A community is a communion of sharers. Not every aspect of our lives is shared here, but for a time we commit to sharing a great deal. Mutual respect is our watchword, guided by the Golden Rule to do unto others as you would have them do unto you. Servant Year members form a community within the community of either Saint Mark’s or St. James School, which is larger and more dispersed. Your place within the community is important, and you represent both communities in a public way.
In choosing to live together this way we commit, with God’s help, to live by a Rule of Common Life, shaped by these expectations:
For eleven months, you will call home a building that is closely linked to others. It is home to others who live there, and in some ways a home for the people who work, learn, pray and have fellowship in its broader community. A home is a safe place, by definition, and we commit to safeguard one another’s safety in every reasonable way, primarily by taking responsibility for ourselves and our own actions.
Community life is shaped by a daily round of prayer. Each community has its own regular pattern for this prayer. Although we will not all always be able to be in the same place at the same time, we commit to sharing in this pattern of prayer, and participating in it as best we can as leaders, servers, and participants.
The Angelus, a practice of prayer that is signaled by the ringing of a bell in a particular pattern that corresponds to prayers, is used to anchor our pattern of prayer.
The worship of God is fundamental to Christian practice, and a central charism of the communities at Saint Mark’s and St. James School. Worshiping God in the beauty of holiness is a daily aspect of our vocation as a community. Engaging in the worship of God contributes powerfully to our formation as the Body of Christ, and as Members within that Body. Members actively participate in the larger worshiping community of Saint Mark’s or St. James. Your involvement in worship will reflect your community.
Christian service begins with the recognition that we are called by our baptism to be servants of God. Our identity as servants in this way is not demeaning or denigrating, rather, it locates our work in the service of God and the building up of his kingdom, in response to the echoing command of Jesus to his disciples to “go” and do something! First, we are called to serve God.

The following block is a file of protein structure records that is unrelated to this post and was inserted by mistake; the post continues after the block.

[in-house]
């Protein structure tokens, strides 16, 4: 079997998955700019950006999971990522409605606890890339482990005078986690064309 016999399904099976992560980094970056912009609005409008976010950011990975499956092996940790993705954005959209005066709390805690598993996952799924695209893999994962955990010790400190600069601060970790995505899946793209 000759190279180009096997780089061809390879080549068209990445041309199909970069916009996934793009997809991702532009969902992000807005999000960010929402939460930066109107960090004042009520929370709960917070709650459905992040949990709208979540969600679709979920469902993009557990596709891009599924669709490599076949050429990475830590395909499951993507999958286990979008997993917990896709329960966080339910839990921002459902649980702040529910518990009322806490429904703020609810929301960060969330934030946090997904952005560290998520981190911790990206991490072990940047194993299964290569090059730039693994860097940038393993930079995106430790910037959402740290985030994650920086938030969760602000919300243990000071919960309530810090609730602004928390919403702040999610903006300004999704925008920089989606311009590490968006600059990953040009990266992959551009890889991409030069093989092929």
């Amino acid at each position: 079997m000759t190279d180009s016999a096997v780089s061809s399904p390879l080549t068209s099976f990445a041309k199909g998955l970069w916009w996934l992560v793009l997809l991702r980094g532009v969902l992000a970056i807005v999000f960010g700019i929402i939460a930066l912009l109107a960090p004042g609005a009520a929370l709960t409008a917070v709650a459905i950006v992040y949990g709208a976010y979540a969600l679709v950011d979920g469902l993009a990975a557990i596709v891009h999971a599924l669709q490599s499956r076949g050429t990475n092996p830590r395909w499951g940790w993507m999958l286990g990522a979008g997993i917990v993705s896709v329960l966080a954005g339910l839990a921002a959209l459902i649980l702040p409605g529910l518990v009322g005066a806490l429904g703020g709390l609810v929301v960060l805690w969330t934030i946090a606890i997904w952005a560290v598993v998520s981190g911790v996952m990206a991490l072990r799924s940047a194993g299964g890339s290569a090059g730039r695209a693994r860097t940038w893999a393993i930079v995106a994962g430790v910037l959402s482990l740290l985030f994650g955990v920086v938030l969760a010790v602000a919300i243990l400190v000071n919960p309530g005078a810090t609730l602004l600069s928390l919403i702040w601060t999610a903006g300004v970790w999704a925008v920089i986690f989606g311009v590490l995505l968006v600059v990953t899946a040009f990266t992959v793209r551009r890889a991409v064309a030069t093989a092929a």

Second, we are called to serve God’s people, especially those who are in need. Members of Servant Year have offered themselves for a year of intentional, considered service, modeled on Jesus’ assertion that he is among his disciples as one who serves (Lk. 22:27).
Joy is a gift from God, and a joyful community is blessed by God. Living together and working in God’s service are not always easy, but we trust that our lives will be characterized by joy because so many of the hours of our days are devoted to God’s service. We look for opportunities to enjoy ourselves in our work, in our leisure time, when we are near the rest of the community, and when we are far. We commit to allowing for or making time to enjoy ourselves and one another not only in our work together, but in times of recreation and fun.
In a eucharistically centered community, table fellowship is a natural extension of our eucharistic fellowship. Shared meals provide important time for the development of bonds of affection and mutual service in a focused and joyful way. Residents of a faith-centered community are naturally drawn to extend hospitality to one another and to others, regarding that hospitality as a basic Christian virtue. Around the table we celebrate, we give thanks, we feed one another in many ways, and likewise we quench our thirst.
We should expect to share at least one meal a week together in a focused an intentional way, around the table with time for discussion and the enjoyment of one another’s company.
Our common purpose is to build up, and not to tear down. We pray that in our community life, our prayer, prayer, our worship, and our work we will build up the church of God, help establish God’s kingdom, and build up one another as well. We are wary of our own tendencies to tear down things, ideas, or people with whom or which we disagree, and who challenge or threaten us. Mutual up-building makes everyone stronger: the builder and the built. We can afford to be generous with one another, and we commit to try to be so. The Psalmist says that “there is a river the streams whereof make glad the city of God;” our common purpose is to row together on that river, in the same direction, working together.